One night when reading a bedtime story to his two young daughters, Neel Williams realized that the fairy tale content was filled with old-school thinking and gender stereotypes, like girls always needing to be rescued by men.
"It struck me: We can do better," said Williams, SVP and creative director at The Martin Agency.
As a writer himself, he decided it was time to modernize these stories with messages of female empowerment and positive role models for both young girls and boys.
Enter: Now Upon a Time.
So far, the pro bono program has six stories, with more in the pipeline. The authors are all creatives within The Martin Agency, who are lending their creative minds for free, as well as Paige Nuckols, a designer at the agency who helped bring some of the princesses to life.
All of the books have been recorded as podcasts and audiobooks, and readers can follow along on the website if they want a visual component. The audio aspect, Williams said, is also helping for busy parents who would rather have their kids use their imaginations than park them in front of a TV for an hour. A number of music and audio partners offered their services for free to create the podcasts, including Namely, Rainmaker Studios, BANG and Pull.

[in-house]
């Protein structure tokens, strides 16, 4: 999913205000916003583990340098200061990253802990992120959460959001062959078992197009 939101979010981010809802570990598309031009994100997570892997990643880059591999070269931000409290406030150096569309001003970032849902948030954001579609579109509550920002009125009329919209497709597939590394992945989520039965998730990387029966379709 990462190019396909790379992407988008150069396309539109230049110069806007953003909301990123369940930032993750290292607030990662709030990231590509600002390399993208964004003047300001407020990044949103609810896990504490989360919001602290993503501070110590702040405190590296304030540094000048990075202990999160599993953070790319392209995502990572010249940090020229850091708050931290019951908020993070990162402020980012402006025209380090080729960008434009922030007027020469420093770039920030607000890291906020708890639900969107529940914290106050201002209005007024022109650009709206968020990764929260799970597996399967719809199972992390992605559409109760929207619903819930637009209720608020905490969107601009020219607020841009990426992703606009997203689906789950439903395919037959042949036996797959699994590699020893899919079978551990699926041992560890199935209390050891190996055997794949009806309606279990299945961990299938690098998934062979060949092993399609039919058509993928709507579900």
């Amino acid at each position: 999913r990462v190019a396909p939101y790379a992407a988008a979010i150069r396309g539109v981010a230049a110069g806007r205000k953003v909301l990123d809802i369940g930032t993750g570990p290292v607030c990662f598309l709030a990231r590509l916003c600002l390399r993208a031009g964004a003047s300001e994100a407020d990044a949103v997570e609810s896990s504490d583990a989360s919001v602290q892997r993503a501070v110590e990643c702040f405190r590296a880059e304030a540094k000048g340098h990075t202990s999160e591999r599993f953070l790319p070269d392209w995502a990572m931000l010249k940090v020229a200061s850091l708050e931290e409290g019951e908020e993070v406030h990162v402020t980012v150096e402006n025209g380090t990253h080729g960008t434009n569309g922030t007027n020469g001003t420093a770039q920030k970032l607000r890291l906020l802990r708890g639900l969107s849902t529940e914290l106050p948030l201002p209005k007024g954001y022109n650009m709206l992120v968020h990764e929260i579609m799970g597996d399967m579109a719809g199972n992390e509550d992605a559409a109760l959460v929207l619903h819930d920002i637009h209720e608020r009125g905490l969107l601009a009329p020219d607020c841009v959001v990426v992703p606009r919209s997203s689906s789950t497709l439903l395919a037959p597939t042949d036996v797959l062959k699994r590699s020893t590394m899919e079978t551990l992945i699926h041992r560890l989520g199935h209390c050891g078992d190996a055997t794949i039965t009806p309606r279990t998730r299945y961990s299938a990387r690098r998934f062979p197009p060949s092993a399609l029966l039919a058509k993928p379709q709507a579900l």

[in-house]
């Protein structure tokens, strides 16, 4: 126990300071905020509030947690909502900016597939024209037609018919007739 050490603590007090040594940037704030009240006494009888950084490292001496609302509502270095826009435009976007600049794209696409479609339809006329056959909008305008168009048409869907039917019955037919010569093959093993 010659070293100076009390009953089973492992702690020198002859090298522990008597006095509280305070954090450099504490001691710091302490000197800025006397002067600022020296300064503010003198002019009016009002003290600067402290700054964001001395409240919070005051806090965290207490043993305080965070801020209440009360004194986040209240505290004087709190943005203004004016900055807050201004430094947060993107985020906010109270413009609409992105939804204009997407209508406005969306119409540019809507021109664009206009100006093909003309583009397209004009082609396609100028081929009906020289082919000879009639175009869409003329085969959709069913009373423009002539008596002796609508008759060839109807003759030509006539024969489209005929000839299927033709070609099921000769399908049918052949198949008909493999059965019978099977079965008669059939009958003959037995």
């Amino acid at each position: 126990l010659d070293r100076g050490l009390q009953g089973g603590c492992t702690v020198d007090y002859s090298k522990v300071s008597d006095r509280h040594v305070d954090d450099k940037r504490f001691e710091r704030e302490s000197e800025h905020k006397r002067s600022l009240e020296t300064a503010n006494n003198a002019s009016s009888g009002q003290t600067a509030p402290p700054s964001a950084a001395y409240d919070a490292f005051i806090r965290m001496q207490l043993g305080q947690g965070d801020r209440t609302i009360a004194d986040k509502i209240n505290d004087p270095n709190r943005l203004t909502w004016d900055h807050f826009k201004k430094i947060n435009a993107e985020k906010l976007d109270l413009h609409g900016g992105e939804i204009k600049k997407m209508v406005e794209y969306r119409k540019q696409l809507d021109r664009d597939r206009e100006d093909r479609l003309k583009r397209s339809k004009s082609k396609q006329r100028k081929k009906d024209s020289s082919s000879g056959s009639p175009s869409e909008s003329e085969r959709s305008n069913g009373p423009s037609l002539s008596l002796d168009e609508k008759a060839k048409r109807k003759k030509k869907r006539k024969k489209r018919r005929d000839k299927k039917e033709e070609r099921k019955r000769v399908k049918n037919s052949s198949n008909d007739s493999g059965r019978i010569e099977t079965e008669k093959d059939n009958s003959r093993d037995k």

Now Upon a Time is free for whoever wants to access the stories, said Williams, adding that the project is looking to partner with like-minded nonprofits to help spread the message and grow its footprint. The aim is to have printed books, t-shirts, stickers and more available in the future.
To spread the word right now, the group is using word-of-mouth and grassroots tactics, like listening parties at museums.
The intent of the project, Williams said, isn’t to replace or correct iconic fairy tales.
"Those are obviously still out in the world in a million places and available to anyone," he told Campaign US. "With Now Upon a Time, we’re hoping to provide a free resource for parents, kids and teachers who are actively looking for more modern, empowering stories."
Now Upon a Time tales are also not exclusive to girls.
"Yes, it’s addressing a bit of a princess problem, but the characters and storylines are appealing to everyone, and we need to put these positive role models and smarter, braver princesses in front of the next generation of young men," said Williams.
He added that he’s grateful for the incredible support he’s received from his agency.
"After I pitched it to our CCO, Karen Costello, she paved the way for the agency to donate time and resources. It’s amazing to work at a place where your passion projects are taken seriously and given real support, not just lip service," he said.